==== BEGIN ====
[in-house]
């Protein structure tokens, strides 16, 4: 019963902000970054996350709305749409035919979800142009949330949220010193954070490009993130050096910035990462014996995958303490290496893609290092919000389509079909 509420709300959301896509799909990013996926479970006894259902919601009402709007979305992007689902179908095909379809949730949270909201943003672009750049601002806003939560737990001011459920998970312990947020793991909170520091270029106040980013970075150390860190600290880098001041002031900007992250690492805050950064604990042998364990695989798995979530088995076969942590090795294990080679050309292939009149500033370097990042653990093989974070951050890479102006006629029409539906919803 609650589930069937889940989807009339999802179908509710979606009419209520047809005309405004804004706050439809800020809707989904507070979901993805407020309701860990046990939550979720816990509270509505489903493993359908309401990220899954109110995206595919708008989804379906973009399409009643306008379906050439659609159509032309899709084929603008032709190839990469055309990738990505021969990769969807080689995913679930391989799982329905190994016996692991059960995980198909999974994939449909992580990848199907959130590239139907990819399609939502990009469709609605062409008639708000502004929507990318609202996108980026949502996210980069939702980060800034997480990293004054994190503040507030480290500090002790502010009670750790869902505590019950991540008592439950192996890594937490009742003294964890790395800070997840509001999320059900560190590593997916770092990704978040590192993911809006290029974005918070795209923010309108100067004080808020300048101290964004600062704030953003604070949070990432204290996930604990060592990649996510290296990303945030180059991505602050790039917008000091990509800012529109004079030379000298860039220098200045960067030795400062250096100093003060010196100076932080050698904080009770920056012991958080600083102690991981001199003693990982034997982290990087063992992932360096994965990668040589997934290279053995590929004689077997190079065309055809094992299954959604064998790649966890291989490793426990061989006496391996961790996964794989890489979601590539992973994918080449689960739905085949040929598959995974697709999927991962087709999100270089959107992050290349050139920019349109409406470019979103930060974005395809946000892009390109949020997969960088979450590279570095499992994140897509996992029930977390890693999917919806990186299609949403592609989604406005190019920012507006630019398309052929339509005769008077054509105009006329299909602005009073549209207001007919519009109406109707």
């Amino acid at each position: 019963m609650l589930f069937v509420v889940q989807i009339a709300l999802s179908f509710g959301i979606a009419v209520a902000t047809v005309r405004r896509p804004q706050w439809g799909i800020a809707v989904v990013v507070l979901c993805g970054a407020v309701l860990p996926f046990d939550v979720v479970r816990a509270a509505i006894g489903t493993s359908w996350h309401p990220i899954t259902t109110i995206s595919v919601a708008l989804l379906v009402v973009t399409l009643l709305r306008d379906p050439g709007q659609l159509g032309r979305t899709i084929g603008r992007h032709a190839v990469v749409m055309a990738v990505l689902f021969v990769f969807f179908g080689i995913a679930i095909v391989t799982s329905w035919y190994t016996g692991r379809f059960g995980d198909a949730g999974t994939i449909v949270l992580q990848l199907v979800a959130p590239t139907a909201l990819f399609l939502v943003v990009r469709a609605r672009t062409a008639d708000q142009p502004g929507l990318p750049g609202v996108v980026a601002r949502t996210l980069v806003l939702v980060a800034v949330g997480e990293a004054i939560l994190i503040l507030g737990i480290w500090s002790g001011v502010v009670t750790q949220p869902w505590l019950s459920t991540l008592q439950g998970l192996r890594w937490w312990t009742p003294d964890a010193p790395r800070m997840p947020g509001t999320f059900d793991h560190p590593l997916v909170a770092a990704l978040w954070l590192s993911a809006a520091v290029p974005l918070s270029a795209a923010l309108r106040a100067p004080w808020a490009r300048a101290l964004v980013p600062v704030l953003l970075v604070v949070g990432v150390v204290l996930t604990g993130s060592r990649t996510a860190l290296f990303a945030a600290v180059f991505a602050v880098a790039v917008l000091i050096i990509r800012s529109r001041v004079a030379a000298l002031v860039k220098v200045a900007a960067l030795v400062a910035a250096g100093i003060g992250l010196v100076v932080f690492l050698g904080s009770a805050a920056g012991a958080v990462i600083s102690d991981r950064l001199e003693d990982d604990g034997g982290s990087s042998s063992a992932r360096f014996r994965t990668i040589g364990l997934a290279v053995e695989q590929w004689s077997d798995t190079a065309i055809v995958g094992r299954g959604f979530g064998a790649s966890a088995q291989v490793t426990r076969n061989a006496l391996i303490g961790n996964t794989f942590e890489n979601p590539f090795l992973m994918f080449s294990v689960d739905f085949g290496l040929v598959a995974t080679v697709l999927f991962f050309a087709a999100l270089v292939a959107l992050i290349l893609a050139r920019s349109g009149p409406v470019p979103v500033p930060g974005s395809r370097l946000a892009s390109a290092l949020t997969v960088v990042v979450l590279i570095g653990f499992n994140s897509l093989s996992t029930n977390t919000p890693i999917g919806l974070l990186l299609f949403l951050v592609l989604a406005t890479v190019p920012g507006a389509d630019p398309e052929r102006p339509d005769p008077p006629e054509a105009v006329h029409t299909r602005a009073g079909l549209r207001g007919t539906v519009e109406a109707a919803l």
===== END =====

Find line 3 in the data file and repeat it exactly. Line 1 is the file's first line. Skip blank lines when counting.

């Amino acid at each position: 019963m609650l589930f069937v509420v889940q989807i009339a709300l999802s179908f509710g959301i979606a009419v209520a902000t047809v005309r405004r896509p804004q706050w439809g799909i800020a809707v989904v990013v507070l979901c993805g970054a407020v309701l860990p996926f046990d939550v979720v479970r816990a509270a509505i006894g489903t493993s359908w996350h309401p990220i899954t259902t109110i995206s595919v919601a708008l989804l379906v009402v973009t399409l009643l709305r306008d379906p050439g709007q659609l159509g032309r979305t899709i084929g603008r992007h032709a190839v990469v749409m055309a990738v990505l689902f021969v990769f969807f179908g080689i995913a679930i095909v391989t799982s329905w035919y190994t016996g692991r379809f059960g995980d198909a949730g999974t994939i449909v949270l992580q990848l199907v979800a959130p590239t139907a909201l990819f399609l939502v943003v990009r469709a609605r672009t062409a008639d708000q142009p502004g929507l990318p750049g609202v996108v980026a601002r949502t996210l980069v806003l939702v980060a800034v949330g997480e990293a004054i939560l994190i503040l507030g737990i480290w500090s002790g001011v502010v009670t750790q949220p869902w505590l019950s459920t991540l008592q439950g998970l192996r890594w937490w312990t009742p003294d964890a010193p790395r800070m997840p947020g509001t999320f059900d793991h560190p590593l997916v909170a770092a990704l978040w954070l590192s993911a809006a520091v290029p974005l918070s270029a795209a923010l309108r106040a100067p004080w808020a490009r300048a101290l964004v980013p600062v704030l953003l970075v604070v949070g990432v150390v204290l996930t604990g993130s060592r990649t996510a860190l290296f990303a945030a600290v180059f991505a602050v880098a790039v917008l000091i050096i990509r800012s529109r001041v004079a030379a000298l002031v860039k220098v200045a900007a960067l030795v400062a910035a250096g100093i003060g992250l010196v100076v932080f690492l050698g904080s009770a805050a920056g012991a958080v990462i600083s102690d991981r950064l001199e003693d990982d604990g034997g982290s990087s042998s063992a992932r360096f014996r994965t990668i040589g364990l997934a290279v053995e695989q590929w004689s077997d798995t190079a065309i055809v995958g094992r299954g959604f979530g064998a790649s966890a088995q291989v490793t426990r076969n061989a006496l391996i303490g961790n996964t794989f942590e890489n979601p590539f090795l992973m994918f080449s294990v689960d739905f085949g290496l040929v598959a995974t080679v697709l999927f991962f050309a087709a999100l270089v292939a959107l992050i290349l893609a050139r920019s349109g009149p409406v470019p979103v500033p930060g974005s395809r370097l946000a892009s390109a290092l949020t997969v960088v990042v979450l590279i570095g653990f499992n994140s897509l093989s996992t029930n977390t919000p890693i999917g919806l974070l990186l299609f949403l951050v592609l989604a406005t890479v190019p920012g507006a389509d630019p398309e052929r102006p339509d005769p008077p006629e054509a105009v006329h029409t299909r602005a009073g079909l549209r207001g007919t539906v519009e109406a109707a919803l």